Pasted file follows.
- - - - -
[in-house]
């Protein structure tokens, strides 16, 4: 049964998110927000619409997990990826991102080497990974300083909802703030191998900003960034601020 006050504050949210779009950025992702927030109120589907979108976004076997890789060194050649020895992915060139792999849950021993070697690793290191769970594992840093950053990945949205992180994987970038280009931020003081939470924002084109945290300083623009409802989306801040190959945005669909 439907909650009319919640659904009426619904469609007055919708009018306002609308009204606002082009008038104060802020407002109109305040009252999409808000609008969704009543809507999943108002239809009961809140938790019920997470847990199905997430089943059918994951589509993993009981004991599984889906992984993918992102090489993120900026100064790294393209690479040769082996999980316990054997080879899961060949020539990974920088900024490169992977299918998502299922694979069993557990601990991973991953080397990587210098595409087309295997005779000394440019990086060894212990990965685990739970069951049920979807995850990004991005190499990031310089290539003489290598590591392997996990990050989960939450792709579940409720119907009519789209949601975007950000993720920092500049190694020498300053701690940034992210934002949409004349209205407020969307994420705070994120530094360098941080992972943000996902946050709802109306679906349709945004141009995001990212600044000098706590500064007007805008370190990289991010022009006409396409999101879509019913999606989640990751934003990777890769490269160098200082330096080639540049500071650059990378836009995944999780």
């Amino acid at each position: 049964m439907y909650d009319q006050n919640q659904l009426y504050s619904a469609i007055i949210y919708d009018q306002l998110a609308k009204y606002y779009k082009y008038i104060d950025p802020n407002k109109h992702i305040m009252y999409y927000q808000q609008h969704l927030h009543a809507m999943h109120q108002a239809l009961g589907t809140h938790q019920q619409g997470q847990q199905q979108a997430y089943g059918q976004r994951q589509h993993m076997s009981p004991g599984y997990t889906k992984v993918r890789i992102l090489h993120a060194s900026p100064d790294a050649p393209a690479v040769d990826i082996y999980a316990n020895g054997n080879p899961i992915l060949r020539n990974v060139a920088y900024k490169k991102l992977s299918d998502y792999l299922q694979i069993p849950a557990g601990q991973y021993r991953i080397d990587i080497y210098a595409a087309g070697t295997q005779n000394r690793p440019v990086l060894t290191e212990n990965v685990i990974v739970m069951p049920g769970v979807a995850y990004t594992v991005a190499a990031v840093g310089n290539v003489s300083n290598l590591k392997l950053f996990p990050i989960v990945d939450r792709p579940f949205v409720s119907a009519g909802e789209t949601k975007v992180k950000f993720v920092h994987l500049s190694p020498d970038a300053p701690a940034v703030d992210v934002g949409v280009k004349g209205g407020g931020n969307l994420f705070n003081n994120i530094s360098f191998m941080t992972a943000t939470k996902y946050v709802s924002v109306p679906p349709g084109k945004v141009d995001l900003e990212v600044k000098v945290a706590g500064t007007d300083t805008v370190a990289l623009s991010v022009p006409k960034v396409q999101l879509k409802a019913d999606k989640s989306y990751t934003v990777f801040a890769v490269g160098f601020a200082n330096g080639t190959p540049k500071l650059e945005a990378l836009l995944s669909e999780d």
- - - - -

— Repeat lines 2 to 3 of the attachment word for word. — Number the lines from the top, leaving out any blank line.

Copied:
């Protein structure tokens, strides 16, 4: 049964998110927000619409997990990826991102080497990974300083909802703030191998900003960034601020 006050504050949210779009950025992702927030109120589907979108976004076997890789060194050649020895992915060139792999849950021993070697690793290191769970594992840093950053990945949205992180994987970038280009931020003081939470924002084109945290300083623009409802989306801040190959945005669909 439907909650009319919640659904009426619904469609007055919708009018306002609308009204606002082009008038104060802020407002109109305040009252999409808000609008969704009543809507999943108002239809009961809140938790019920997470847990199905997430089943059918994951589509993993009981004991599984889906992984993918992102090489993120900026100064790294393209690479040769082996999980316990054997080879899961060949020539990974920088900024490169992977299918998502299922694979069993557990601990991973991953080397990587210098595409087309295997005779000394440019990086060894212990990965685990739970069951049920979807995850990004991005190499990031310089290539003489290598590591392997996990990050989960939450792709579940409720119907009519789209949601975007950000993720920092500049190694020498300053701690940034992210934002949409004349209205407020969307994420705070994120530094360098941080992972943000996902946050709802109306679906349709945004141009995001990212600044000098706590500064007007805008370190990289991010022009006409396409999101879509019913999606989640990751934003990777890769490269160098200082330096080639540049500071650059990378836009995944999780």
């Amino acid at each position: 049964m439907y909650d009319q006050n919640q659904l009426y504050s619904a469609i007055i949210y919708d009018q306002l998110a609308k009204y606002y779009k082009y008038i104060d950025p802020n407002k109109h992702i305040m009252y999409y927000q808000q609008h969704l927030h009543a809507m999943h109120q108002a239809l009961g589907t809140h938790q019920q619409g997470q847990q199905q979108a997430y089943g059918q976004r994951q589509h993993m076997s009981p004991g599984y997990t889906k992984v993918r890789i992102l090489h993120a060194s900026p100064d790294a050649p393209a690479v040769d990826i082996y999980a316990n020895g054997n080879p899961i992915l060949r020539n990974v060139a920088y900024k490169k991102l992977s299918d998502y792999l299922q694979i069993p849950a557990g601990q991973y021993r991953i080397d990587i080497y210098a595409a087309g070697t295997q005779n000394r690793p440019v990086l060894t290191e212990n990965v685990i990974v739970m069951p049920g769970v979807a995850y990004t594992v991005a190499a990031v840093g310089n290539v003489s300083n290598l590591k392997l950053f996990p990050i989960v990945d939450r792709p579940f949205v409720s119907a009519g909802e789209t949601k975007v992180k950000f993720v920092h994987l500049s190694p020498d970038a300053p701690a940034v703030d992210v934002g949409v280009k004349g209205g407020g931020n969307l994420f705070n003081n994120i530094s360098f191998m941080t992972a943000t939470k996902y946050v709802s924002v109306p679906p349709g084109k945004v141009d995001l900003e990212v600044k000098v945290a706590g500064t007007d300083t805008v370190a990289l623009s991010v022009p006409k960034v396409q999101l879509k409802a019913d999606k989640s989306y990751t934003v990777f801040a890769v490269g160098f601020a200082n330096g080639t190959p540049k500071l650059e945005a990378l836009l995944s669909e999780d």